This is the winner of the William Hill Sports Book of the year award. He was the first black heavyweight champion in history (1908-1915) and the most celebrated - and most reviled - African American of his age. In Unforgivable Blackness, prize-winning biographer Geoffrey C. Ward brings to vivid life the real Jack Johnson, a figure far more complex ...
This is the winner of the William Hill Sports Book of the year award. He was the first black heavyweight champion in history (1908-1915) and the most celebrated - and most reviled - African American of his age. In Unforgivable Blackness, prize-winning biographer Geoffrey C. Ward brings to vivid life the real Jack Johnson, a figure far more complex than the newspaper headlines could ever convey. Johnson battled his way from obscurity to the top of the heavyweight ranks and in 1908 won the greatest prize in American sports - one that had always been the preserve of white boxers. At a time when whites ran everything in America, he took orders from no one and resolved to live as if colour did not exist. Because of this, the federal government set out to destroy him and he was forced to endure a year of prison and seven years of exile. As Ward shows, Johnson was seen as a perpetual threat to white and African Americans alike - profligate, arrogant, amoral, a dark menace and a danger to the natural order of things. Unforgivable Blackness is the first full-scale biography of Johnson in more than twenty years. Accompanied by more than fifty photographs and drawing on a wealth of new material - including Johnson's never-before-published prison memoir - it restores Jack Johnson to his rightful place in the pantheon of sporting and social warriors.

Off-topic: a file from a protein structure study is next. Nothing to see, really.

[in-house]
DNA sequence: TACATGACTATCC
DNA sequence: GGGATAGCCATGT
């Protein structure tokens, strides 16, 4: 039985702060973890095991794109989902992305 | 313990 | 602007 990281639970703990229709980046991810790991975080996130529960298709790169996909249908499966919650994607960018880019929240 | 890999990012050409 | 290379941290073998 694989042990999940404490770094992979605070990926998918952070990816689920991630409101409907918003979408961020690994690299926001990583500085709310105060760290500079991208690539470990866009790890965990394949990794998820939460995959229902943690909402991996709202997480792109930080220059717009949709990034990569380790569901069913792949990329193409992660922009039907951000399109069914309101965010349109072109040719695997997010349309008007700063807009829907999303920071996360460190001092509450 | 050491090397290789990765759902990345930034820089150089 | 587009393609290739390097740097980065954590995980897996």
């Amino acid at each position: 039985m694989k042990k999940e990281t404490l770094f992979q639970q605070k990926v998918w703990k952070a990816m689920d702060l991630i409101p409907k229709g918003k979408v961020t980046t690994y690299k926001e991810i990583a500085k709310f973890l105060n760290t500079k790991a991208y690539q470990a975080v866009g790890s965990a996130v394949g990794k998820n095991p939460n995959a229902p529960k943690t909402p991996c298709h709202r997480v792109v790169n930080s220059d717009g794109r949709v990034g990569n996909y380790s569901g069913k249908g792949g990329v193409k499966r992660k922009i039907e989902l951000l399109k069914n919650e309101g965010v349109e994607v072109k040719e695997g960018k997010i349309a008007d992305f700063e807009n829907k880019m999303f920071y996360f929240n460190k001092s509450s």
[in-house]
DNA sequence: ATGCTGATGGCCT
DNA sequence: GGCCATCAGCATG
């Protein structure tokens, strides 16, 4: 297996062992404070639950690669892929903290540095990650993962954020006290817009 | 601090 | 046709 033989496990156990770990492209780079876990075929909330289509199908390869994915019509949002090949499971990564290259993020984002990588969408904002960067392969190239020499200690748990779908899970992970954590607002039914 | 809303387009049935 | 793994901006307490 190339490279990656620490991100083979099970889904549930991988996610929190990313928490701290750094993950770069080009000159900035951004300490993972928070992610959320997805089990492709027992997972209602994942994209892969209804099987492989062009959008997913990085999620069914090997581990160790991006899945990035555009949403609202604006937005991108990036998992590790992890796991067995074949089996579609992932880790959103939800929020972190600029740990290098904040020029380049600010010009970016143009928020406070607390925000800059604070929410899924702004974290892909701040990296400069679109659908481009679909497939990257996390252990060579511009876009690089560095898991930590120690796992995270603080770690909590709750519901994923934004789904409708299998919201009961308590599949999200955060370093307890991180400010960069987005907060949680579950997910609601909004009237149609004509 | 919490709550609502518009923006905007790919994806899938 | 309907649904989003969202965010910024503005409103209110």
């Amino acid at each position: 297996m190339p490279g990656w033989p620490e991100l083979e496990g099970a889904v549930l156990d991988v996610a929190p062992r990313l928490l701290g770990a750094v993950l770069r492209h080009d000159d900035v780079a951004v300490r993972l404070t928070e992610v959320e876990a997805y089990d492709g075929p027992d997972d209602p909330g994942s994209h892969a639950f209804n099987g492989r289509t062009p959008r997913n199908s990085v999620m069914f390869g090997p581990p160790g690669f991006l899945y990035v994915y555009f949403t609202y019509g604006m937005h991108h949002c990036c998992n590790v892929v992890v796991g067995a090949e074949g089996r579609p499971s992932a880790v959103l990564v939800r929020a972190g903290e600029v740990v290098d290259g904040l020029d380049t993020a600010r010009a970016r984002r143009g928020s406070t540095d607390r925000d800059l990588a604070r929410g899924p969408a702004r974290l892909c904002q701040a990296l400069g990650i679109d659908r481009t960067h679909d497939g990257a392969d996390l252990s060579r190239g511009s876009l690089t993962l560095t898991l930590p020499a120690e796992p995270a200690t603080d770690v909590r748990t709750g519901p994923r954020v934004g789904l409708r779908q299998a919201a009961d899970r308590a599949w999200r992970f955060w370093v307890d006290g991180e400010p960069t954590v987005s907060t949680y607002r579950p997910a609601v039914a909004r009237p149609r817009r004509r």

Publishers Weekly, 2004-10-11 Johnson (1878-1946), boxing's first black heavyweight champion, was a lightning rod for controversy in early 20th-century America. Even many of his fellow African-Americans resented his unapologetic dominance of the ring and steady succession of white girlfriends and wives, viewing his behavior as a setback to race relations. Ward (A First-Class Temperament) depicts the fear and resentment Johnson spurred in white Americans in voluminous detail that may startle modern readers in its frankness. Contemporary journalists regularly referred to Johnson as a "nigger" and openly advocated his pummeling at white hands, though ample quotations from supporters in the Negro press balance the perspective. Ward first documents the obstacles the boxing world threw in Johnson's path (including prolonged refusals by top white boxers to fight against him), and then probes the government's prosecution of the champ under the Mann Act (which banned the interstate transport of females for "immoral purposes") for taking his girlfriends across state lines. Ward brings his award-winning biographical skills to this sympathetic portrayal, which practically bursts with his research-at times almost every page has its own footnote. Though the narrative drags slightly in Johnson's declining years, the champion's stubborn, uncompromising personality never lets up. Even readers who don't consider this a knockout will concede Ward a victory on points. Photos. Agent, Carl Brandt. (Nov. 1) Forecast: An accompanying documentary directed by Ward's frequent collaborator, Ken Burns, airing on PBS in January 2005 will boost sales. 60,000 first printing. Copyright 2004 Reed Business Information.
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